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Adam Rudolph and Ralph Jones - Ya Ya- (Meta)

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Subtitled “A Psalm of Prototypical Vibrations", Adam Rudolph's latest project for percussion and partner is firmly ensconced in the guiding spiritual philosophy that has long informed his playing. Under his conception, rhythms are a conduit and connective tissue for life. Percussive instruments, referred to here as membranophones and idiophones, are but one family of vessels through which these healing and sustaining vibrations travel. Rudolph's partner Ralph Jones handles a variety of reed and wind instruments, referred to collectively as aerophones, as another complementary means to communicate said vibrations. Each man crosses over into the other's area of expertise, but for the most part adheres to his respective corner and arsenal.

Conceived of and executed as a continuous collaborative narrative the hour-long piece contains ten track demarcations to aid aural ingress. Whether the listener embraces the spiritual underpinnings of the duo's dialogue is largely secondary to the overarching efficacy of the shared act of sound creation itself. Rudolph has honed an accomplished and creative approach to rhythm and percussion over four decades as an improvising musician. Jones' presence isn't quite so high profile but he holds his own in shaping pliable and engaging melodic lines against his partner's shifting and undulating curtain of percussion. Arabic, African and South American elements all occur as thematic referrents.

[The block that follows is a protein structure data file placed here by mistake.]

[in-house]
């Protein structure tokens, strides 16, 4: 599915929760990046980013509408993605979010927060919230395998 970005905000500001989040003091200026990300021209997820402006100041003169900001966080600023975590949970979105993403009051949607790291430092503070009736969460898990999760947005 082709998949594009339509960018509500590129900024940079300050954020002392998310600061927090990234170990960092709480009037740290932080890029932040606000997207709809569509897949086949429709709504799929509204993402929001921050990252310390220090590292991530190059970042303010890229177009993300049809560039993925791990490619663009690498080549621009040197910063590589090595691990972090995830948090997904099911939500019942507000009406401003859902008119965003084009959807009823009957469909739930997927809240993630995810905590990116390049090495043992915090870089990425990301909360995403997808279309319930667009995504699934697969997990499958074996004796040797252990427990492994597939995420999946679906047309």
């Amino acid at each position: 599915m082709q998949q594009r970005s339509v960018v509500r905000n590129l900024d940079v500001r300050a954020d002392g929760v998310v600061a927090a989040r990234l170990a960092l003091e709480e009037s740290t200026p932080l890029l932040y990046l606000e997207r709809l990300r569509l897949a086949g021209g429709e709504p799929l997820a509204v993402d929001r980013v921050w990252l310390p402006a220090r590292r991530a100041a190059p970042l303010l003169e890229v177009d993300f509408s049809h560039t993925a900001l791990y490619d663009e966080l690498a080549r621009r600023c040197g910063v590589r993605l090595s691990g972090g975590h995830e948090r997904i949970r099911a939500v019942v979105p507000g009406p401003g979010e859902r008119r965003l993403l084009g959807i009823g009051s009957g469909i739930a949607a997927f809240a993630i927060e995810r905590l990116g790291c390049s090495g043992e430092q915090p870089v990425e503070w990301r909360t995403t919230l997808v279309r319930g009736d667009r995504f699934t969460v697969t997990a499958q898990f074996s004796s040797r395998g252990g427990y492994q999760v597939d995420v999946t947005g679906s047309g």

The conversation commonly transpires with Rudolph sculpting a porous rhythm on some variation of hand drum and Jones improvising atop and against it. Opening sections for conga and djembe coupled with flute and an extended improvisation by Jones on bass clarinet are particularly effective in this regard and the meditative cast of the resulting melodic-rhythmic braid combines both calmative and propulsive elements. Brief interstitial detours into silence arise at various junctures, but the music-making is mostly uninterrupted. Several of the instruments, particularly in Jones' camp, wear their tonal limitations prominently. Another danger is onset of self-indulgence with patterns that follow familiar spiritual tropes. The pair negotiates these potential pitfalls with aplomb and while the music sometimes feels unduly spare and loose, it largely sustains cohesion over the challenging duration of the set.

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This story appears courtesy of Master of a Small House.
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